Shipping containers are great for transportation, but did you know they can also fulfill an important construction role?
If there’s an item synonymous with shipping, its shipping containers. Whether they are moved through land, air or sea, shipping containers play a crucial role in supply chains. In 2014 alone, the number of these containers moved globally was estimated at 560 million. That’s around 1.5 billion tons of cargo moved all together according to science magazine Nautilus.
There is one not so little problem however. With the increasing complexity and growing level of global integration of supply chains, their numbers keep increasing. Because of the demands of frequent travel, each is built to last. So, what do you with the ones that need to be retired?
Fast Facts About Shipping Containers
Shipping containers are an industry staple, they can carry anything from clothes to cell phones. Key commodities like petroleum, coal and various metals are regularly occupy these containers when they need to be shipped.
Some interesting trivia from Billie Box shows how ubiquitous shipping containers have become for transportation.
- The life of a shipping container can last between 18-25 years provided it’s well-maintained.
- A standard 20′ shipping container can hold 1,170 cubic feet and the max gross weight is 30T with a tare weight of 2.2T. A 40′ high cube contains 2,700 cubic feet and the max gross weight is 32.5T with a tare weight of 3.8T.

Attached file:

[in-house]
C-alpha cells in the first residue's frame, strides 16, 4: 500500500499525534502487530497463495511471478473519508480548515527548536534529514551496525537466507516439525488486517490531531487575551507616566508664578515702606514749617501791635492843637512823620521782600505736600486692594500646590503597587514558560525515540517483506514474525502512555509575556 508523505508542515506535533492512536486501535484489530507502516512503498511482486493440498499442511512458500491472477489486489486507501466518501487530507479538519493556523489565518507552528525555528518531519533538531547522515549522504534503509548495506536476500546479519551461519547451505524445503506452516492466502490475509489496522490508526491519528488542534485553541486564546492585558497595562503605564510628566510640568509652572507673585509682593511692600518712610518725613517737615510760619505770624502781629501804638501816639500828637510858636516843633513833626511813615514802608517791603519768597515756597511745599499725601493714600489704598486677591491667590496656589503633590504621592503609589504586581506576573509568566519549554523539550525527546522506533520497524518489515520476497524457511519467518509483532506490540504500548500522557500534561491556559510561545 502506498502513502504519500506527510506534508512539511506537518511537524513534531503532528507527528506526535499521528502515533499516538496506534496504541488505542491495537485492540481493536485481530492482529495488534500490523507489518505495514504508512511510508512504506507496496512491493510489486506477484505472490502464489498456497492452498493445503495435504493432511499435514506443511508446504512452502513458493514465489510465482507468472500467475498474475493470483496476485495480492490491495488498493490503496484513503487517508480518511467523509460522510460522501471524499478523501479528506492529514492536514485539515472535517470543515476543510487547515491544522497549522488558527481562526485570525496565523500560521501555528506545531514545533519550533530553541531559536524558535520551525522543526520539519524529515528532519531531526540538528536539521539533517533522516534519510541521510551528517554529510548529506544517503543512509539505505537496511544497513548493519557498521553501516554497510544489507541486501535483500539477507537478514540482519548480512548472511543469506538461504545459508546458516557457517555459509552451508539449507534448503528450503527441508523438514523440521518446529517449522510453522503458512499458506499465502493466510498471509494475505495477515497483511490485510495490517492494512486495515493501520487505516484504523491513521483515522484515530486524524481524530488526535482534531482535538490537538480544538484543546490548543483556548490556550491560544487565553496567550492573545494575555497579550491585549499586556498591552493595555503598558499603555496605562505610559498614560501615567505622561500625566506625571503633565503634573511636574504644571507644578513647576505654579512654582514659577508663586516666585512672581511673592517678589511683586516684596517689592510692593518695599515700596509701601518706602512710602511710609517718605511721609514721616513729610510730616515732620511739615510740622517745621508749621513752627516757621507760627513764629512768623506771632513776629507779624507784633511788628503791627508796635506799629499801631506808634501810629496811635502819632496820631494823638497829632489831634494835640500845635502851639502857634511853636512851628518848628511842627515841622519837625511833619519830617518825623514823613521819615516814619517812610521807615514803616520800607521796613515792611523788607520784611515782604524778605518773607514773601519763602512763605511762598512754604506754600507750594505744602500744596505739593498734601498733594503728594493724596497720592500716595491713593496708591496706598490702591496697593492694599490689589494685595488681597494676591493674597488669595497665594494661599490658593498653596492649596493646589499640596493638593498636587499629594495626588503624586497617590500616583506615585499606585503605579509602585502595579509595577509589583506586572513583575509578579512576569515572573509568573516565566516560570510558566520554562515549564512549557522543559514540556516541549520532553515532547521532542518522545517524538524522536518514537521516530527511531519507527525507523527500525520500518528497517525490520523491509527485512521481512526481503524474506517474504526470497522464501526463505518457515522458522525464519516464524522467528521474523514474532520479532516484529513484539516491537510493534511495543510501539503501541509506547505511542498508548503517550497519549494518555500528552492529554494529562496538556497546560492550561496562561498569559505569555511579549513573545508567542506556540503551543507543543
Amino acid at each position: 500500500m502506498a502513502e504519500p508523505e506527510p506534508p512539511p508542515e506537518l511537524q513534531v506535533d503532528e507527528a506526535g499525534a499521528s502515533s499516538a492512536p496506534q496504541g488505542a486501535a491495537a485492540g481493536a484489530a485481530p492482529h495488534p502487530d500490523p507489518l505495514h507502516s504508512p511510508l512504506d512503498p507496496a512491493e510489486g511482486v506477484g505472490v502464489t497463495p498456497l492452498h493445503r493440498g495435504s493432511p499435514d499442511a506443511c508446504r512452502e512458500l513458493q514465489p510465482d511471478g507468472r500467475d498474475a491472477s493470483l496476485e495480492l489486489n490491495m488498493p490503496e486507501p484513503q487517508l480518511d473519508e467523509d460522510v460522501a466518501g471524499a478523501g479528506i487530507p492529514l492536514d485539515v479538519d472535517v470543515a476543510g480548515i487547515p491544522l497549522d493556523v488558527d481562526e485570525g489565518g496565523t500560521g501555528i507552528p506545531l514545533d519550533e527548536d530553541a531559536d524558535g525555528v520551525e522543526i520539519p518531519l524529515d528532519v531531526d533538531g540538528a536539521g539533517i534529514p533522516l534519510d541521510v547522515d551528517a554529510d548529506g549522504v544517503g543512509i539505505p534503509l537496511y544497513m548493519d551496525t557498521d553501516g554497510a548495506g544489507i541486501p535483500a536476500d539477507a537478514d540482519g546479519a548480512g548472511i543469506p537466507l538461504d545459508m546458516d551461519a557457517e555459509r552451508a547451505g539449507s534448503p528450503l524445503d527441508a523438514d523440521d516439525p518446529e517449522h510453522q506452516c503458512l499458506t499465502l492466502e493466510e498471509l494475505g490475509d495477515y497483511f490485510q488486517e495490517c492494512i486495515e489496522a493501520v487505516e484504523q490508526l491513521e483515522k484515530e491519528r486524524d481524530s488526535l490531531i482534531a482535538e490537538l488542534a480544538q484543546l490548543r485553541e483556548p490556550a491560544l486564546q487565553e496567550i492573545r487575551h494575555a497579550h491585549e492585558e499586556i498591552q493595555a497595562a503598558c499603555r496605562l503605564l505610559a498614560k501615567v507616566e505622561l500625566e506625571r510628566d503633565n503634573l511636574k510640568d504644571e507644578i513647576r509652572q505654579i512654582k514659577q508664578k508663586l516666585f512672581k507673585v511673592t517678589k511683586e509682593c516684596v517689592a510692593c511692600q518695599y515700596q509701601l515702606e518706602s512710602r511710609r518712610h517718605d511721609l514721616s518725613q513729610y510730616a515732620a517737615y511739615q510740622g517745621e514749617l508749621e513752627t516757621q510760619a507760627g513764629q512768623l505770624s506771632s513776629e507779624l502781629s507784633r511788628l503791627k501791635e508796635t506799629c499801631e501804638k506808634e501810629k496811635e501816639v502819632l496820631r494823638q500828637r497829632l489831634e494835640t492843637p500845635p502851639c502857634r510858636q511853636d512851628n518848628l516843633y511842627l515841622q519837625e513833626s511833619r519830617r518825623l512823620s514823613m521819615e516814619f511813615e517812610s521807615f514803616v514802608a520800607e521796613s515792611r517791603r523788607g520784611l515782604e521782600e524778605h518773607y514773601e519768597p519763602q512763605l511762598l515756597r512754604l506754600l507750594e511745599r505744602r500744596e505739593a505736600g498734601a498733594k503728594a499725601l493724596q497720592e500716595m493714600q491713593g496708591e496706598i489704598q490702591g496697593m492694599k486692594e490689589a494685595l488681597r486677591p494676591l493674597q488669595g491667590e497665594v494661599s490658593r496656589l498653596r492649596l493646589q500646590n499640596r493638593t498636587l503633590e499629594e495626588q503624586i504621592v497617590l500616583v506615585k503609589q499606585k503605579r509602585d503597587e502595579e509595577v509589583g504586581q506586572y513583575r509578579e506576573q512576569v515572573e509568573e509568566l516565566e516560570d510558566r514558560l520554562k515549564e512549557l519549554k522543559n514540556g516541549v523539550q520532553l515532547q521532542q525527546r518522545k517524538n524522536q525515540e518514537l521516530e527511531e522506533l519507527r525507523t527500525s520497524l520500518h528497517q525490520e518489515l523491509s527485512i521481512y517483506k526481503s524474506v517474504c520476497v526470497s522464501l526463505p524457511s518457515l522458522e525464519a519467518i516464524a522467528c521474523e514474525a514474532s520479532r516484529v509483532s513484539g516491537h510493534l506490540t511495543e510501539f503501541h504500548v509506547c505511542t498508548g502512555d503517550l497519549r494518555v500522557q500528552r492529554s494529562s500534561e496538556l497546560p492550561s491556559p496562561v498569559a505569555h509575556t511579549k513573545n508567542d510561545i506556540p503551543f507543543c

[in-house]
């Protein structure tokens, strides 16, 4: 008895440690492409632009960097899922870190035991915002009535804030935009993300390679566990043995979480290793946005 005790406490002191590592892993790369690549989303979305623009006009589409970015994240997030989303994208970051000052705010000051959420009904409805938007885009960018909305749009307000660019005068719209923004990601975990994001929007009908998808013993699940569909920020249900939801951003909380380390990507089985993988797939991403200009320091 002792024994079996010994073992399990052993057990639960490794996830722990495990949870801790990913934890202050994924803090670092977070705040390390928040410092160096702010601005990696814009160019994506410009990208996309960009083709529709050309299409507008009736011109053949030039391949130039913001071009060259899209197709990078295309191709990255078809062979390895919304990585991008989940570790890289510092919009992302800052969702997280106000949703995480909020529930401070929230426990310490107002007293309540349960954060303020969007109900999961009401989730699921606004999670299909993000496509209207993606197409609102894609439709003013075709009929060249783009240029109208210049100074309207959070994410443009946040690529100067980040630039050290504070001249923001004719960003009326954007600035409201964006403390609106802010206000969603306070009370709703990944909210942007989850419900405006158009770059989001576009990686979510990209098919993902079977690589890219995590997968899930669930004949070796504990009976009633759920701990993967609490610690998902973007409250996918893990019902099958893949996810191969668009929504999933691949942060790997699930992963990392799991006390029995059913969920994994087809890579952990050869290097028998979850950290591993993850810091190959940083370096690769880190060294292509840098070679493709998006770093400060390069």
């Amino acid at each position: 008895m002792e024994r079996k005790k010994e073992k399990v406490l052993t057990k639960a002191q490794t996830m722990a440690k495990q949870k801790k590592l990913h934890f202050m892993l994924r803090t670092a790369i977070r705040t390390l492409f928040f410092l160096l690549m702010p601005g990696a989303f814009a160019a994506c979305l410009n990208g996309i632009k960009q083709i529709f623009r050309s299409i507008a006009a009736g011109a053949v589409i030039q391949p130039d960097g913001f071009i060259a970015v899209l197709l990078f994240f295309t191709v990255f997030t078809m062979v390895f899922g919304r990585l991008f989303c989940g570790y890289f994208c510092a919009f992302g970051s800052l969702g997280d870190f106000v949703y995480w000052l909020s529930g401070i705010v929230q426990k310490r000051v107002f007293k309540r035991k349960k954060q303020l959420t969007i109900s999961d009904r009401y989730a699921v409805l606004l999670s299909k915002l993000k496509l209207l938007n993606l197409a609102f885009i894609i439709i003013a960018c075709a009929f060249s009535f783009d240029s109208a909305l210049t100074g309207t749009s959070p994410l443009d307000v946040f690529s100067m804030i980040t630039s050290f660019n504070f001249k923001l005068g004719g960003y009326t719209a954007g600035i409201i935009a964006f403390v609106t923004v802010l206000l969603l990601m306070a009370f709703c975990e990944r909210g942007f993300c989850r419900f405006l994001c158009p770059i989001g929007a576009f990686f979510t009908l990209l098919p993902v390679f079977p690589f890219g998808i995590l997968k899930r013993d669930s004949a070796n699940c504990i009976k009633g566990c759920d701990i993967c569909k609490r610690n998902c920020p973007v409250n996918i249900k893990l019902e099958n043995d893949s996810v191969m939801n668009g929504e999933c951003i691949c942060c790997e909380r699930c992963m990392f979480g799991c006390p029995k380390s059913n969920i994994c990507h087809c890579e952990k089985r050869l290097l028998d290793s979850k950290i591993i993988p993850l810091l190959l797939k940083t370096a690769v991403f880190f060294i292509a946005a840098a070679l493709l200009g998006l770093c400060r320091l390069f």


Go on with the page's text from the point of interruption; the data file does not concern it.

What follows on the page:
- 95% of the world’s cargo is moved by ship.
- Around 10,000 containers are estimated to be lost at sea annually. Of this number, many incur damage from waves and sink quickly. The problem is when they float just below the surface of the water. When this happens, they pose a danger to sailing vessels.
Repurposing Old Shipping Containers
Photo Credit: Noah Sheldon/The Wall Street Journal
Many used containers are finding a new purpose as building materials this Wall Street Journal article explains. Shipping container architecture, also referred to as ‘cargotecture’ or ‘arkitainer’, is growing in popularity, showing up in restaurants, homes, theme parks and even prison cells.
According to the article, about 1 million containers are sold annually for inland use. 70 thousand containers were sold by Maersk Like alone. That number is double what it was in 2015.
Industry leaders cited in the article claim that building with containers can be 20% cheaper and 40% faster than using traditional building materials. However, this doesn’t necessarily mean all the buildings in your neighbourhood will be replaced any time soon. Costa Paris writes:
Containers must be cut when stacked to widen the living space or to create windows and doors, and need to be insulated from the inside and reinforced with steel beams in multistory structures. And after they are put together, conversions or expansions are difficult and expensive
Shipping containers won’t replace traditional building materials, but they are filling an important niche. As supply chains become more complex, the number of containers that need to be retired will also grow. Thankfully, across the world they are providing alternative housing, storage and venue solutions.
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